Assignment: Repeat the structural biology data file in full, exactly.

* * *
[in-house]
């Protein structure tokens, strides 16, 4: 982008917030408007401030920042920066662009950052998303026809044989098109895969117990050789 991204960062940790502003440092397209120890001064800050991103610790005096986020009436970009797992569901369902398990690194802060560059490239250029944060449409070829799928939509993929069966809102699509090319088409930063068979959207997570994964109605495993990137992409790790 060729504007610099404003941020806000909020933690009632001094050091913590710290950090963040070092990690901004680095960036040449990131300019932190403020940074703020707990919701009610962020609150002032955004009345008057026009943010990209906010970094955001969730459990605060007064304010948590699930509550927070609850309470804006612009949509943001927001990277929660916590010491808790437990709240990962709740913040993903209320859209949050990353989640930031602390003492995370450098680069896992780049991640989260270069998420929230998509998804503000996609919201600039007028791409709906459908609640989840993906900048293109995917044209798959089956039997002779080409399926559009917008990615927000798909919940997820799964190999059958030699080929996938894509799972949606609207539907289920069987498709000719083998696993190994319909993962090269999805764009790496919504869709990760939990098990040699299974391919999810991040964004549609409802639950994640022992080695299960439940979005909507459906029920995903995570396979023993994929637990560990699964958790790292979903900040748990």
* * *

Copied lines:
[in-house]
């Protein structure tokens, strides 16, 4: 982008917030408007401030920042920066662009950052998303026809044989098109895969117990050789 991204960062940790502003440092397209120890001064800050991103610790005096986020009436970009797992569901369902398990690194802060560059490239250029944060449409070829799928939509993929069966809102699509090319088409930063068979959207997570994964109605495993990137992409790790 060729504007610099404003941020806000909020933690009632001094050091913590710290950090963040070092990690901004680095960036040449990131300019932190403020940074703020707990919701009610962020609150002032955004009345008057026009943010990209906010970094955001969730459990605060007064304010948590699930509550927070609850309470804006612009949509943001927001990277929660916590010491808790437990709240990962709740913040993903209320859209949050990353989640930031602390003492995370450098680069896992780049991640989260270069998420929230998509998804503000996609919201600039007028791409709906459908609640989840993906900048293109995917044209798959089956039997002779080409399926559009917008990615927000798909919940997820799964190999059958030699080929996938894509799972949606609207539907289920069987498709000719083998696993190994319909993962090269999805764009790496919504869709990760939990098990040699299974391919999810991040964004549609409802639950994640022992080695299960439940979005909507459906029920995903995570396979023993994929637990560990699964958790790292979903900040748990």